By Barry Herzog
Watch the VidLit: Eulogy
I am in the room where my father died.
The room is in the basement of a hospital. It could be the boiler room of an ocean liner. Naked water pipes swirl across walls of unadorned gray concrete. Fluorescent lights glare down from the ceiling. The door is thick, brown, and clicks shut when it closes.
My father lies face up in bed. He sports a mustache. The bed has rails but they are down. He grimaces and sighs. His eyelids flutter. He mumbles nonsense, frowns and smiles. He wears blue pajamas my mother brought from home when it became clear that he would not wake up and deserved to wear pajamas consistent with mortality.
My mother keeps his glasses in her purse. She has his wedding band in there, his watch, his college graduation ring, and a partial bridge taken out before the surgery.
I sit on a metal chair along a wall. I watch my father’s death from there, see his facial tics, hear his garbled words, his random sentences.
But just this once I imagine I am sitting next to him. Just this once I lean forward, take his hand and feel something other than fear and dread, loathing and respect, estrangement and despair.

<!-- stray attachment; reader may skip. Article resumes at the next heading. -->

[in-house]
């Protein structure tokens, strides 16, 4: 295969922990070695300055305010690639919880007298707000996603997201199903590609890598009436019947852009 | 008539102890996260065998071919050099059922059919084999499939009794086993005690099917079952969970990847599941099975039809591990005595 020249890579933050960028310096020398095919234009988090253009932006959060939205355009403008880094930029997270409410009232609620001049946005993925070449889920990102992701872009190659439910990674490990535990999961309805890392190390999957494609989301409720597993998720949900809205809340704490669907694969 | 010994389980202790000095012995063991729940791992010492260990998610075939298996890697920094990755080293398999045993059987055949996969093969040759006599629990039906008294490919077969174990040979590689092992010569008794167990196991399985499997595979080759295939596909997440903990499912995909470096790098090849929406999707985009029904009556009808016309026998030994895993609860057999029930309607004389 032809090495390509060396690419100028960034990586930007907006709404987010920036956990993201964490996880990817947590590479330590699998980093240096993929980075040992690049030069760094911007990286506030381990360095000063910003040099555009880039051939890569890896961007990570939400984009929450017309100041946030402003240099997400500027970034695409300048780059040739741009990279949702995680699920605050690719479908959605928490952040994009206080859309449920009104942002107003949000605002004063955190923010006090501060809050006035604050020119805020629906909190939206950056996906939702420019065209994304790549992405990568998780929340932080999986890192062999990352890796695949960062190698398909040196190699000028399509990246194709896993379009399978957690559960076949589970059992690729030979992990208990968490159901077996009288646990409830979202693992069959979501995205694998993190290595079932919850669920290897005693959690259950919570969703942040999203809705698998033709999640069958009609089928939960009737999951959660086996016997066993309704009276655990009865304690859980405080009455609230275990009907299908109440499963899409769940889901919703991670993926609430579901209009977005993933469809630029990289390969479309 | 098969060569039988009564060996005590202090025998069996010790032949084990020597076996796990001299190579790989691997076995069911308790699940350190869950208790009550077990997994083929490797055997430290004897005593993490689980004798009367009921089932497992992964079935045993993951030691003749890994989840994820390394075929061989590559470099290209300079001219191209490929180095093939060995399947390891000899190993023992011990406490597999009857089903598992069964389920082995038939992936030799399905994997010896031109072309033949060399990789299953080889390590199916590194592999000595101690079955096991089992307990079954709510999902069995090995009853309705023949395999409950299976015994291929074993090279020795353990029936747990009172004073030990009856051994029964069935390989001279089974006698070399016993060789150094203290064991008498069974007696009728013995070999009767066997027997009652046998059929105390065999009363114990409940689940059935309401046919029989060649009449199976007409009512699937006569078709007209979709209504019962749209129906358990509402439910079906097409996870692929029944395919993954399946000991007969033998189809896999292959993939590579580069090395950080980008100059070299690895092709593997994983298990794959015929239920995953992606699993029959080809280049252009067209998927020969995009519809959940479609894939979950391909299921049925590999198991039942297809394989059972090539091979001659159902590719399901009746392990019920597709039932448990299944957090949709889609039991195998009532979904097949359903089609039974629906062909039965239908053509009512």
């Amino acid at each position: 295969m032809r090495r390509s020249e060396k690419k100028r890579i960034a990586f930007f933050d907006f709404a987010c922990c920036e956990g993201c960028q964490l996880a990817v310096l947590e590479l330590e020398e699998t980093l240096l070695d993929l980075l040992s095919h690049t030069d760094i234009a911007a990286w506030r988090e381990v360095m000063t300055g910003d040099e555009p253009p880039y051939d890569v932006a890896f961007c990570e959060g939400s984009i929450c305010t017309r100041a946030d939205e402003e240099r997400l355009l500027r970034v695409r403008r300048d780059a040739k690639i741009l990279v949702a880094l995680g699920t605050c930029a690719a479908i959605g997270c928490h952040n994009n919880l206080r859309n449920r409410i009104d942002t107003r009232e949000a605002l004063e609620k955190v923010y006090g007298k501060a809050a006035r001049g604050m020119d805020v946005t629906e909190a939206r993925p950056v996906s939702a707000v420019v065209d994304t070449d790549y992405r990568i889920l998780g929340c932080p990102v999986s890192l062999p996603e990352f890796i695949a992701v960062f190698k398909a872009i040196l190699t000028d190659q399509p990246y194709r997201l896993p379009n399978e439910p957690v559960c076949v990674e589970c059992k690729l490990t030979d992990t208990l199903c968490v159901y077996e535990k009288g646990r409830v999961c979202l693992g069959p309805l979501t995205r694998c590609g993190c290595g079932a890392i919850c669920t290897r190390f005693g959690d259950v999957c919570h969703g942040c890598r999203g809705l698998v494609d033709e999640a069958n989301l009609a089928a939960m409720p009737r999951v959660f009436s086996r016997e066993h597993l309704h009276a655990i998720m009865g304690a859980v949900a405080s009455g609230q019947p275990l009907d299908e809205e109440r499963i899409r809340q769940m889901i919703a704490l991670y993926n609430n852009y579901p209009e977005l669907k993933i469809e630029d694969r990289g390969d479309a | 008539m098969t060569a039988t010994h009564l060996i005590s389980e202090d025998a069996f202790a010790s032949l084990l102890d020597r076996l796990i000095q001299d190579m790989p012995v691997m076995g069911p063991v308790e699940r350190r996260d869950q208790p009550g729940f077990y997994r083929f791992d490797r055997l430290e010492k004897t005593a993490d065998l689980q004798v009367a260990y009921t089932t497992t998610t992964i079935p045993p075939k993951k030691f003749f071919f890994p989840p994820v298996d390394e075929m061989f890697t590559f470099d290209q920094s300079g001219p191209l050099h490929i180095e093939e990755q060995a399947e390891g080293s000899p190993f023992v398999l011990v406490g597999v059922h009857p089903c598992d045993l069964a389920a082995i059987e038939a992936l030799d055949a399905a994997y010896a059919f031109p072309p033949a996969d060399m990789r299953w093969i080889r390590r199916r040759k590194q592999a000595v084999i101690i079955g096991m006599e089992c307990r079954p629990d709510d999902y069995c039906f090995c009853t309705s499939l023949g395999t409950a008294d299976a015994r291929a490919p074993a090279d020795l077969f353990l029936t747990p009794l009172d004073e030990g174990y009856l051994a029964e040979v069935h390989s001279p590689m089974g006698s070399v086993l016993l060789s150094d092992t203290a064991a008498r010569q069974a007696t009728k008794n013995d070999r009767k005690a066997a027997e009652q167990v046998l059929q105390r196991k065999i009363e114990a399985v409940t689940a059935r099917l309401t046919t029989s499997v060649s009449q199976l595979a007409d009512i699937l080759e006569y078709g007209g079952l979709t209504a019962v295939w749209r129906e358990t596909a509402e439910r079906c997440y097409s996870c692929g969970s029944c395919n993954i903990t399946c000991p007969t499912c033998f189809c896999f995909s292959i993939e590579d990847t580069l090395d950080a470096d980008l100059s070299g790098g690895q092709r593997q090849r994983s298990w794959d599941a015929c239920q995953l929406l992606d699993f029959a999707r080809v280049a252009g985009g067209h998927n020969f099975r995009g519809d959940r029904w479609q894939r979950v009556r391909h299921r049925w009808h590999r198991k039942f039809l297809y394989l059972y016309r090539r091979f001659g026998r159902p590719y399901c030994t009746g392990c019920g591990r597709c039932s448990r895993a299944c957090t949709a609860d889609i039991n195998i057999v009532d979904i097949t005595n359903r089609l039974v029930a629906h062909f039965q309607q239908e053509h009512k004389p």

His hand is smooth, the fingernails well trimmed. His hand is masculine and guarded even when relaxed, its muscles cabled steel supporting a wind-swept bridge.
I brush my hand across my father’s head. His hair is silken, graying, trimmed short along the sides then swept across the top. He turns his head away as if annoyed with me, then turns it back. His lips move as if he’s lecturing, summing up or delivering instructions that will save his life, perhaps reciting a limerick that he memorized in his sixth grade English class.
I hold his hand and watch him die, see him collapse into himself. His chest expels its air, stops and does not move again or ever. His hand feels warm but that could be my body heat, not his.
Across the room my mother sags into her chair. Her sag is instantaneous to his, and born of loss I do not share. My father dies as we have lived, in silence, strangers divided by a chasm forged of an utter lack of candor, love and comprehension.
Still, I hold his hand.